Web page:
The University of Kansas
An Official Employee Publication From the Office of University Relations
Baby Jays to reunite
By Lauren Beatty
Amy Rachman, the original Baby Jay, has organized a mascot reunion for everyone who has worn the costume in the 30 years since its inception. The reunion will be Friday and Saturday, Oct. 12 and 13.
The Jays will march in the homecoming parade on Friday. After the parade, there will be a tailgate-style dinner at 6 p.m. at the Adams Alumni Center. On Saturday, they will walk onto the field with the Alumni Band during halftime at the football game.
There is no formal record of all the people who have been mascots, so Rachman had a hard time getting in touch with some former Jays. She said she contacted about 65 people, often relying on word of mouth to invite people to the reunion.
Maybe well do another reunion at 35 years, Rachman said. Then more birds can come.
The idea for a mascot reunion has been on Rachmans mind for some time. She wanted to organize a 25-year reunion, but put it off.
It was just one of those things where I said, Ill do that tomorrow, she said. Things dont work that way now.
There was no way I was going to let 30 years go by without a reunion of these birds, Rachman said. I said Id do whatever it takes.
The Kansas Alumni Association has helped plan the reunion. Rachman and Donna Neuner, director of membership services, decided on a dinner at the Alumni Center and an informal program, along with participating in homecoming activities.
Im very excited to meet and talk with these former birds about their experiences, Rachman said. She said some of the recent Jays werent even born when she hatched Baby Jay. Rachman is also excited about visiting KU again because she hasnt spent much time in Lawrence since her graduation in 1974. She now lives in North Carolina.
Funny anecdotes and memorable moments will be aplenty at the reunion. Here is just a small sampling of some of the tales these Jays will tell.
I harassed him, Rachman said. I just tormented him about how they needed a little Jay. We went to the Alumni Association and they basically said, If you build it, you can wear it.
That summer Rachman went home and, with the help of her parents, created the little Jay costume. They wrapped it in trash bags and strapped it to the roof of their car to transport it back to Lawrence.
They couldnt believe I did it, Rachman said. Im sure they thought I was weird, but they were cool about it. With all the red tape there is now, I dont think you could do it that way anymore.
Rachman decided to make her debut at the 1971 homecoming game. The Jayhawks were playing against Kansas State with 55,000 fans in the stands. And then, the egg cracked open and out popped Baby Jay.
I remember the collective gasp of 55,000 people, Rachman said. It hit me at that point how surprised the KU world was. That will never happen to me again.
I joked with my friends about how I should be down there doing that and they said, yeah, you should, Cox said.
The audition process was a long one. Cox said the coaches made them run for 20 minutes to test their endurance. Then they had to perform an entrance and exit routine, do emotion and reaction exercises, dance with the pep band and finally, lead a cheer.
It was a lot of fun, but exhausting, Cox said.
She met her future husband after she made the team. He was a member of the yell squad, but later donned the Big Jay costume, when the team was a Jay short of the required three. The two began dating.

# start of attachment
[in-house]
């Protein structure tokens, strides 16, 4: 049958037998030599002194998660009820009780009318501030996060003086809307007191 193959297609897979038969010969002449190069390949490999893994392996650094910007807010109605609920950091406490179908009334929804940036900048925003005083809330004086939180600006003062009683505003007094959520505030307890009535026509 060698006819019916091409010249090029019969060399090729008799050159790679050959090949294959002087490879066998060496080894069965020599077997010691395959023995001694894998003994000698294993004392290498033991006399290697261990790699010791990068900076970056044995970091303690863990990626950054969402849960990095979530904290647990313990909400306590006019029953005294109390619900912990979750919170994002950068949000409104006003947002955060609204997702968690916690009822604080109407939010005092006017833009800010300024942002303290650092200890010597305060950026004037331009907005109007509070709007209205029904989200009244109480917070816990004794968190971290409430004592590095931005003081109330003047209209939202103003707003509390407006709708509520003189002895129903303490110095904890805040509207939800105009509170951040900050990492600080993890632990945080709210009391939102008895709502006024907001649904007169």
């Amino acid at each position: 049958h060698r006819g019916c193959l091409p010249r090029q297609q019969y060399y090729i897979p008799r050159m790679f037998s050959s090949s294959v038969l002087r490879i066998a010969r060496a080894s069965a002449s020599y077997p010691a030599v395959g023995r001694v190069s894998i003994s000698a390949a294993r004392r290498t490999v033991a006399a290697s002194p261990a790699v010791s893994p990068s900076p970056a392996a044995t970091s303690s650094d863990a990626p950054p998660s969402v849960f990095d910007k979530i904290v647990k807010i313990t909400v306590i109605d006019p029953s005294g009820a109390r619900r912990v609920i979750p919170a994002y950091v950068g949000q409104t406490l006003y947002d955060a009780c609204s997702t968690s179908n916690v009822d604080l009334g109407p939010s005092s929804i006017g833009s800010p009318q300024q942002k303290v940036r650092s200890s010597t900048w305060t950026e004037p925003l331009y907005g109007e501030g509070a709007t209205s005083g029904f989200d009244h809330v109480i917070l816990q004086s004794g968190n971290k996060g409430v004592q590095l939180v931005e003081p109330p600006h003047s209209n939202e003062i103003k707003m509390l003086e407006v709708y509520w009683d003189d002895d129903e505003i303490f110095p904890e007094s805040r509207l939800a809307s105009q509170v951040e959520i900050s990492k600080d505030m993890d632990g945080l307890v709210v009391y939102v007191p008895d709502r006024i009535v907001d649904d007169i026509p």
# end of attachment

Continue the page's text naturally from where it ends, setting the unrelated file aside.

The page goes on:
When Carrie went on to medical school at KU, she thought that was the end to her mascot career. Not so. She was called back into duty because there were only two Baby Jays.
It was great because Josh and I could do events together, she said. He still holds a grudge over a free throw contest we both were in.
It was only natural that the Jays would make an appearance at the couples wedding. One of Joshs fraternity brothers was Big Jay that year, so he brought the bird to the reception.
We were at K-State, in old Ahearn Field House, and someone just snatched our Baby Jay and passed her around like a beach ball, Brady said.
The mascots were in the middle of the court, entertaining the crowd when the fervent K-State fan decided to grab Baby Jay, with a person inside the costume, and toss it into the crowd.
We ran across the floor and got it stopped, but that was the scariest moment that I can remember, Brady said.
Brady said it was at that moment she realized she couldnt coach all the teams alone.
Its imperative the mascots have their own coach, she said. They need someone there for the mascot.
The Baby Jay didnt make it to Pontiac, Mich., Moore said. To this day I cant tell you why, maybe she missed her plane, but they didnt have anyone to be Baby Jay.
Moore, who was in Michigan for the tournament, received a call in the early hours before the game requesting that she fill in.
It was only 13 years since I had been Baby Jay, she said. I figured it was like riding a bike.
She agreed to don the suit once more, but when she pulled the costume out of its bag, she was disgusted by what she saw.
There was a can of Lysol in the bag, Moore said. It was tattered, it smelled and it was not a good representative of the school.
Moore seized the moment to start fundraising for new mascots. She grabbed a hat off a nearby fan and started collecting money in the stands. Back at the hotel where she was staying, Moore said she stood on a bar stool and yelled, Buy Hawks, not beer!
It worked. She raised between $6,000 and $8,000, which was used to buy the costumes the Jays currently wear.
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